Tech business disasters are outages, not just acts-of-God

In the Midwest, we don’t have to worry about acts-of-God happening as frequently as our friends on the coasts do. But disasters affecting tech businesses don’t have to be natural disasters to be equally as devastating to the bottom line. September is National Disaster Preparedness month, so take a few moments to reassess and perhaps reinvigorate your business continuity strategy.

What would it cost you if your voice and data service went down for a week? What if it was down for a month? Many businesses experienced service interruption like this due to the extreme cold in the Midwest last winter. If the core of your business is reliant upon the cloud but you can’t get to it, that’s not just a challenge or inconvenience, it’s a business disaster.

Hopefully, natural disasters and acts-of-God are the least frequent service interruption business owners experience. Something as simple as a backhoe cutting through fiber lines at a construction site or a fire or flood from broken pipes are much more likely, and tech leaders need to think about how they are protecting their businesses and ensuring continuity for employees and customers alike. There are both hard and soft cost associated with outages. It’s not just that your customers can’t reach you, it also affects your employees who can’t work, even those who telecommute if they do so via VPN. The reliability of your network is probably the number one disaster preparedness topic that tech leaders should consider during national disaster preparedness month.

Todd England, director of enterprise sales at Comcast Business – Heartland Region, offered these four tips  to ensure your small business is ready for the next disaster — whether it’s a major storm that takes out your network or a construction accident that damages a utility line.

Business Continuity Plan
Especially for small businesses, disaster preparedness often is not consistently top of mind. Few have a business continuity plan, a written strategy for quickly and accurately recovering business processes that rely on IT infrastructure. And fewer still bother to update or test the plans they filed away someplace long ago. But small businesses (like medium-sized and large companies) should make sure they have a plan in place, that someone is appointed to oversee its updates and execution, and that the plan prioritizes the important activities for keeping the company running (or getting it back up soon) after a disaster occurs.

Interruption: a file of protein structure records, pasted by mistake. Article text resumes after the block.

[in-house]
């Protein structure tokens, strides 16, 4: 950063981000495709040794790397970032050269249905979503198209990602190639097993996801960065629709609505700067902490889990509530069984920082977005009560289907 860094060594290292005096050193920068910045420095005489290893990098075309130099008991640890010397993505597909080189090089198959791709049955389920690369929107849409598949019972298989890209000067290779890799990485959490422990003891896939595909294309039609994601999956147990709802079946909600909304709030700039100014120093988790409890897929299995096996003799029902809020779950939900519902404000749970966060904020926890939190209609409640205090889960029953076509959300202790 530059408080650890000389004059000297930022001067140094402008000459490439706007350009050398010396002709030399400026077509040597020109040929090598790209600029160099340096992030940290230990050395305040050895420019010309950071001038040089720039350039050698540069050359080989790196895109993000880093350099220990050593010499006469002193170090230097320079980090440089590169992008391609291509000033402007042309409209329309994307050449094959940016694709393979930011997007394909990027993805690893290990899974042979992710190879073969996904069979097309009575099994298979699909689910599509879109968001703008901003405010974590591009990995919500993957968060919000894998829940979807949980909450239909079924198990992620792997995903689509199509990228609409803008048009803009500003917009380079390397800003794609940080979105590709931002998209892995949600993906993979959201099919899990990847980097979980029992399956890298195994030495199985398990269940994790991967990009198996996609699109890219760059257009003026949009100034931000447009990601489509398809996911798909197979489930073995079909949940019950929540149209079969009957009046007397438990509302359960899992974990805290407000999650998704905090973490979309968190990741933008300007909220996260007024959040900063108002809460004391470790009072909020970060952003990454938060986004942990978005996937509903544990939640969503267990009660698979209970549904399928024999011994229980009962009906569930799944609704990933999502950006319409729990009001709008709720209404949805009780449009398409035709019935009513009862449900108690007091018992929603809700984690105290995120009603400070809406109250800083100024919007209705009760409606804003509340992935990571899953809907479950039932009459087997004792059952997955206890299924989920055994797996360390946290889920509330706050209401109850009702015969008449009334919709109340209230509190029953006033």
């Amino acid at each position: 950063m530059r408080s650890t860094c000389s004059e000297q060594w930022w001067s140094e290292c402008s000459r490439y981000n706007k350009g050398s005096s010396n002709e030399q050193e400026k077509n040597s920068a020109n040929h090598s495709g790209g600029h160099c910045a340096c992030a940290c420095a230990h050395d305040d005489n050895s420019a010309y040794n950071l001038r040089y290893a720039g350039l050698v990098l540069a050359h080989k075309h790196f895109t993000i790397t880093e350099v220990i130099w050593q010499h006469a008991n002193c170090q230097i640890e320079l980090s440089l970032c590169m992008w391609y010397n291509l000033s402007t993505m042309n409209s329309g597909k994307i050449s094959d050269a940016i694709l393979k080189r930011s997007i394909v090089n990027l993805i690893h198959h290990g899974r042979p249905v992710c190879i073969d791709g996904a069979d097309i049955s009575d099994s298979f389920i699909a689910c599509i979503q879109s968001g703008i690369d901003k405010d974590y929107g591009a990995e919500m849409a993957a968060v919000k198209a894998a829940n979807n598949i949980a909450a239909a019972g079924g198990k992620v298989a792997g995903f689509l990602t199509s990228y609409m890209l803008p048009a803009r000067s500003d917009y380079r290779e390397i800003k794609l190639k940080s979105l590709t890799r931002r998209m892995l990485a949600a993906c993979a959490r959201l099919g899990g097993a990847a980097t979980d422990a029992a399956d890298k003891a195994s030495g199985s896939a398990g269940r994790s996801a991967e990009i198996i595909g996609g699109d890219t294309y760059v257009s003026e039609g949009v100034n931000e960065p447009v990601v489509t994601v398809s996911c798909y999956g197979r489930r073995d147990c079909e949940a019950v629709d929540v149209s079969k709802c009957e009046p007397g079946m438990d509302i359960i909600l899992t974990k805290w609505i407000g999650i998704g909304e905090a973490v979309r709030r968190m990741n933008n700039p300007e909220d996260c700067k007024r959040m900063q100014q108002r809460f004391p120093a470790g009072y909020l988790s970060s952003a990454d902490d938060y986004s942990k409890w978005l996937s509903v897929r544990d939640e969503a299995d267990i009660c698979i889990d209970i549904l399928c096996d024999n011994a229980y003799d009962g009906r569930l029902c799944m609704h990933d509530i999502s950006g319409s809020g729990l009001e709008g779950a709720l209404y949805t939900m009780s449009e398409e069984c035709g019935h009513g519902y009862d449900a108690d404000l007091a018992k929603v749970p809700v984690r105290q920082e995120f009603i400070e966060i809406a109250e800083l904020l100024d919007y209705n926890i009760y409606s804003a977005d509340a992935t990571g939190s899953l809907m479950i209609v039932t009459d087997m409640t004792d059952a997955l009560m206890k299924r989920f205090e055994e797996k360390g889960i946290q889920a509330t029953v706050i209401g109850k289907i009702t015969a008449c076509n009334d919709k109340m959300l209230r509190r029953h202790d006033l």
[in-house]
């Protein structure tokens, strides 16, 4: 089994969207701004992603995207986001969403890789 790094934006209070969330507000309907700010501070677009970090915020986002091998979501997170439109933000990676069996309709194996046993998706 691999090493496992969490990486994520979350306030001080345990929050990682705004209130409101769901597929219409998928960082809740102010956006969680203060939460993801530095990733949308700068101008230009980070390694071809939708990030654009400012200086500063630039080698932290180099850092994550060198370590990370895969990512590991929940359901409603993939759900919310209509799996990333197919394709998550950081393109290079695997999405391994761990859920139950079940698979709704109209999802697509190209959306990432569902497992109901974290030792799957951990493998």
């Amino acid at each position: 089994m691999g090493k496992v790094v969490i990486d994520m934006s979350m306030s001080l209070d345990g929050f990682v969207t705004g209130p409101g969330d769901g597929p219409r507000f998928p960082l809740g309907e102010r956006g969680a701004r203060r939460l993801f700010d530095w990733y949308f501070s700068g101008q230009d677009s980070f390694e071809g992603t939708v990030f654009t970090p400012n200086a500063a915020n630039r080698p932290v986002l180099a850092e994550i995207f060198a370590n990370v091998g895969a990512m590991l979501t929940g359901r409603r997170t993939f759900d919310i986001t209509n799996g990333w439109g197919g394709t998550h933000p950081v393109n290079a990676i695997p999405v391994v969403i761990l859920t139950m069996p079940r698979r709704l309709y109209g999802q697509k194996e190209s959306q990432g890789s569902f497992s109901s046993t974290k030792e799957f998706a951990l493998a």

Redundant IT Network
Hand-in-hand with having a business continuity plan is having a redundant IT network. If the primary network is knocked off line, this redundancy ensures an automatic and smooth switch to a backup system without any noticeable disruption of service.

Such redundancy is especially important now that small businesses are becoming exceedingly reliant on uninterrupted connection to the Internet, on which they not only conduct much of their business but through which they access the cloud where they store much of their data. If this Internet connection fails, they often are left without email and telephone service or ways to handle many of their cloud-based enterprise operations or for their customers to conduct business with them online.

Multiple and Separate Paths to the Internet
Multiple paths to the Internet help provide this redundancy. Many businesses think their operations are secure if they have just one circuit going out of their office to the Internet. They’re not. Instead, this one connection leaves their operations vulnerable. If this pipe is cut by even a small event, such as onsite construction, the company faces its own disaster and could be out of business for a few hours to several days.

It’s also important for a company to have diverse and separate paths from the building to the utility line. Some small businesses do have multiple paths that leave the building on separate sides. But few ever consider what happens to the pipes when they reach the street. This is a mistake.

Frequently, the pipes go to the same pole or manhole where they join together onto a single network. This configuration provides a false sense of security for your business. It offers protection from a disaster that hits the building but no security against a disaster occurring along the line after the two pipes have been joined. For this reason, the pipes should remain separate all the way to the Internet.

Multiple and Separate Providers
Small businesses need to make sure these separate circuits are provided by multiple providers. Some may offer lines leaving the building on separate sides, but invariably they join together at the end of the block and become part of a single service provider’s network.

There are, however, some providers that offer true alternate paths. The only way for small businesses to know what they are really getting is to ask their service providers many questions about the pipes, such as “are your services 100% diverse from my existing provider”, “how are you building into my facility” and where does it go once it hits the utility pole?”

Not having a business continuity plan and redundant paths from multiple providers to the Internet can be very costly to your business. According to InformationWeek, U.S. businesses lose more than $25 billion every year because of IT downtime. To learn how much a disaster could cost your company for each hour of downtime, divide your annual revenue by the number of your company’s workdays in a year, then divide the result by 24 to determine the hourly cost.

Most companies making this calculation conclude that they need to be better prepared for a disaster.

 

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ABOUT THE AUTHOR

Joshua Hall is editor of techpoint.org. He writes about Indiana tech companies, jobs, people & events. @joshua2349